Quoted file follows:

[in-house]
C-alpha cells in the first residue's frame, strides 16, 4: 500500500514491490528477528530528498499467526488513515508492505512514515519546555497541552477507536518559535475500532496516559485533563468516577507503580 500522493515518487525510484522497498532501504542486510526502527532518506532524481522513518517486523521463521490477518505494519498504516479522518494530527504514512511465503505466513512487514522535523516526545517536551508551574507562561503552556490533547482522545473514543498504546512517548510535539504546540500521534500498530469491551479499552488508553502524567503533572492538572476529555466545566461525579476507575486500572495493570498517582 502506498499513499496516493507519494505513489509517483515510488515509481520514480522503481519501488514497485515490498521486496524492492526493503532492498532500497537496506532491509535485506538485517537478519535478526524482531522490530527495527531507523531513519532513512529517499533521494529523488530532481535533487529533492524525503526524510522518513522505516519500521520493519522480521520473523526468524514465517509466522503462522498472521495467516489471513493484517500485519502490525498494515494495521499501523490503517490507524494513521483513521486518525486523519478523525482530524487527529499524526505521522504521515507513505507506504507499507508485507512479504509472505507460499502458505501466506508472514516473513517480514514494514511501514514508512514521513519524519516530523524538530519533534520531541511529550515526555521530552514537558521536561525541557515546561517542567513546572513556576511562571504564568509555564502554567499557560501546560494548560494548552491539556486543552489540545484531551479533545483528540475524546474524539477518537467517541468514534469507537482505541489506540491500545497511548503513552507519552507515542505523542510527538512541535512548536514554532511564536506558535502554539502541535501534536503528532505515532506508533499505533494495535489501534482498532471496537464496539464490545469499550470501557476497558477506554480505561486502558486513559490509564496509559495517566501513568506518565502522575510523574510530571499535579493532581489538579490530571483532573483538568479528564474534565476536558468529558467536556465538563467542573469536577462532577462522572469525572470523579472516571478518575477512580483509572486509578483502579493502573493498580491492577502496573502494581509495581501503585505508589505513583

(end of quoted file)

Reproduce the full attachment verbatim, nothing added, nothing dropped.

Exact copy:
[in-house]
C-alpha cells in the first residue's frame, strides 16, 4: 500500500514491490528477528530528498499467526488513515508492505512514515519546555497541552477507536518559535475500532496516559485533563468516577507503580 500522493515518487525510484522497498532501504542486510526502527532518506532524481522513518517486523521463521490477518505494519498504516479522518494530527504514512511465503505466513512487514522535523516526545517536551508551574507562561503552556490533547482522545473514543498504546512517548510535539504546540500521534500498530469491551479499552488508553502524567503533572492538572476529555466545566461525579476507575486500572495493570498517582 502506498499513499496516493507519494505513489509517483515510488515509481520514480522503481519501488514497485515490498521486496524492492526493503532492498532500497537496506532491509535485506538485517537478519535478526524482531522490530527495527531507523531513519532513512529517499533521494529523488530532481535533487529533492524525503526524510522518513522505516519500521520493519522480521520473523526468524514465517509466522503462522498472521495467516489471513493484517500485519502490525498494515494495521499501523490503517490507524494513521483513521486518525486523519478523525482530524487527529499524526505521522504521515507513505507506504507499507508485507512479504509472505507460499502458505501466506508472514516473513517480514514494514511501514514508512514521513519524519516530523524538530519533534520531541511529550515526555521530552514537558521536561525541557515546561517542567513546572513556576511562571504564568509555564502554567499557560501546560494548560494548552491539556486543552489540545484531551479533545483528540475524546474524539477518537467517541468514534469507537482505541489506540491500545497511548503513552507519552507515542505523542510527538512541535512548536514554532511564536506558535502554539502541535501534536503528532505515532506508533499505533494495535489501534482498532471496537464496539464490545469499550470501557476497558477506554480505561486502558486513559490509564496509559495517566501513568506518565502522575510523574510530571499535579493532581489538579490530571483532573483538568479528564474534565476536558468529558467536556465538563467542573469536577462532577462522572469525572470523579472516571478518575477512580483509572486509578483502579493502573493498580491492577502496573502494581509495581501503585505508589505513583